In botany, the term inflorescence means a particular close arrangement of a variable number of flowers on the floral axis, in some cases separated only by bracts.
The term inflorescence or inflorescence (which derives from the late Latin inflorescĕre “to bloom”) is therefore a grouping of branches that bear flowers, typically observed in Angiosperms.
After the fertilization and the formation of the fruits, if these are not deciduous, an infructescence can develop from the inflorescence.
In the evolutionary context, the solitary flower represents the simplest and most ancient condition; with the evolution the inflorescences have developed, composed of numerous flowers. The evolutionary advantages of the inflorescences are essentially two:
– the first is that they are more conspicuous and attract more pollinating insects;
– the second is linked to the scalar opening of the inflorescence flowers, which allows the plant to receive pollen for a longer period.
Various forms and characterizations of inflorescences have evolved in nature.
Thus, on the basis of the progression of the anthesis (the moment in which the opening of the flowers occurs), two main types of inflorescences can be distinguished:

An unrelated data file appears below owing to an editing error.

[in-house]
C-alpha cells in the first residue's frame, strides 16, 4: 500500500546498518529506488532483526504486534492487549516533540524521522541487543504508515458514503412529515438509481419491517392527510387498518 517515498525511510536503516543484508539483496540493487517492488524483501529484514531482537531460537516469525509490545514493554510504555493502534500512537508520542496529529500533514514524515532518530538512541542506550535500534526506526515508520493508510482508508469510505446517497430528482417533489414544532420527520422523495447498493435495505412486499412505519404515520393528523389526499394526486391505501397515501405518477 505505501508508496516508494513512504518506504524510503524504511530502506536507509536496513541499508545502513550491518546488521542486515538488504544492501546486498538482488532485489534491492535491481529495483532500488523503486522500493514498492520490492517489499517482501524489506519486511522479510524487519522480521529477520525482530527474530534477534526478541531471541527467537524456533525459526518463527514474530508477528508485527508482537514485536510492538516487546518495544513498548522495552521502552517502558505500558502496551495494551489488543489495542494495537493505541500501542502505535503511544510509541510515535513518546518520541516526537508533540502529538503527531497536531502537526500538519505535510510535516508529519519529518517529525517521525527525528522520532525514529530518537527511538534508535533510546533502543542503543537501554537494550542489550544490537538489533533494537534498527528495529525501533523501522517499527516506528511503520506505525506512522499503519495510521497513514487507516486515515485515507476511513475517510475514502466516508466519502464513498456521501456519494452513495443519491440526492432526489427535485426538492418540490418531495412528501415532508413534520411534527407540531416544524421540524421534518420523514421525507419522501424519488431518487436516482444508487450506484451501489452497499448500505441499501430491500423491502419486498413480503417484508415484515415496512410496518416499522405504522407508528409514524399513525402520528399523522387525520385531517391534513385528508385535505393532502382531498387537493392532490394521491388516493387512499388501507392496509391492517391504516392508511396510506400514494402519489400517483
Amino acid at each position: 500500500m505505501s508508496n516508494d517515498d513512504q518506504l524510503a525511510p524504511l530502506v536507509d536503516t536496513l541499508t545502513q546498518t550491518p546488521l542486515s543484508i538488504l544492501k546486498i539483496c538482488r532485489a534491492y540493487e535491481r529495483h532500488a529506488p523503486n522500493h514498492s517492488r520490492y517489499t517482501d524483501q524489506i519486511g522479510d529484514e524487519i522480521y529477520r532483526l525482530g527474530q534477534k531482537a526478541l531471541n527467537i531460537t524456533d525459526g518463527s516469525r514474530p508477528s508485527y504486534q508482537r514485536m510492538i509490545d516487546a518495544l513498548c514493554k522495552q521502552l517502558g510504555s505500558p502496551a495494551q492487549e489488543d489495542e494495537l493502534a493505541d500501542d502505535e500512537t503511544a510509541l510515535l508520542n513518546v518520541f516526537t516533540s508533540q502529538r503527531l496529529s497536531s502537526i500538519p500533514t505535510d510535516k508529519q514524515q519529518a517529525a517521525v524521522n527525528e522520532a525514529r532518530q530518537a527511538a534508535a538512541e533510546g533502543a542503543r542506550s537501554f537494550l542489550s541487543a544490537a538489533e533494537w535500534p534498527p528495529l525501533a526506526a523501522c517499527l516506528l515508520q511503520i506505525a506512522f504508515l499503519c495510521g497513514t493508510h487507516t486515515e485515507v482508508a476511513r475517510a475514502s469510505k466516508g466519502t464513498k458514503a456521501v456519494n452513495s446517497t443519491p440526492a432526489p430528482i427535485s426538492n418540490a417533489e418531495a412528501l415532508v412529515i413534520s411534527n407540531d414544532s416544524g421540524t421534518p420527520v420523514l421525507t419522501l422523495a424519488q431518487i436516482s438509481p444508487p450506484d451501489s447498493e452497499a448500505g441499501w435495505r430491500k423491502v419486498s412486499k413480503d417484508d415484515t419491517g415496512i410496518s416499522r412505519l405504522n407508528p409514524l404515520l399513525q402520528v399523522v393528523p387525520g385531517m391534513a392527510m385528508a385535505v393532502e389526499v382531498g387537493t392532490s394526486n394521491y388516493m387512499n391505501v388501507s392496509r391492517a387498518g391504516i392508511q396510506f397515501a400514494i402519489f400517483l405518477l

– defined or selvedge inflorescences in which the main axis of the inflorescence ends with a flower apex which soon converts into flower primordium blocking growth; in this type of inflorescences, the flowers usually open starting from the top down.
– indefinite or racemose inflorescences in which the growth axis produces only lateral flowers or portions of the inflorescence; in this type of inflorescences the lower and more external flowers open first, and at the same time new ones are formed in the center or at the apex.
As regards the morphological aspect, the following inflorescences can be had:
– simple inflorescences, with a single branching axis (example: racemes, spikes, umbels);
– compound inflorescences, with two or more branching orders (example: tops, panicles).
Among the various forms of inflorescences are mentioned:
– Flower head, inflorescence composed of a dense terminal agglomeration of sessile flowers;
– Corn on the cob;
– Umbrella, inflorescence in which all the flowers have a peduncle of more or less equal length;
– Spike, inflorescence formed by numerous flowers inserted on a central rachis.
Furthermore, an inflorescence that has the appearance of a single flower is called pseudanzio.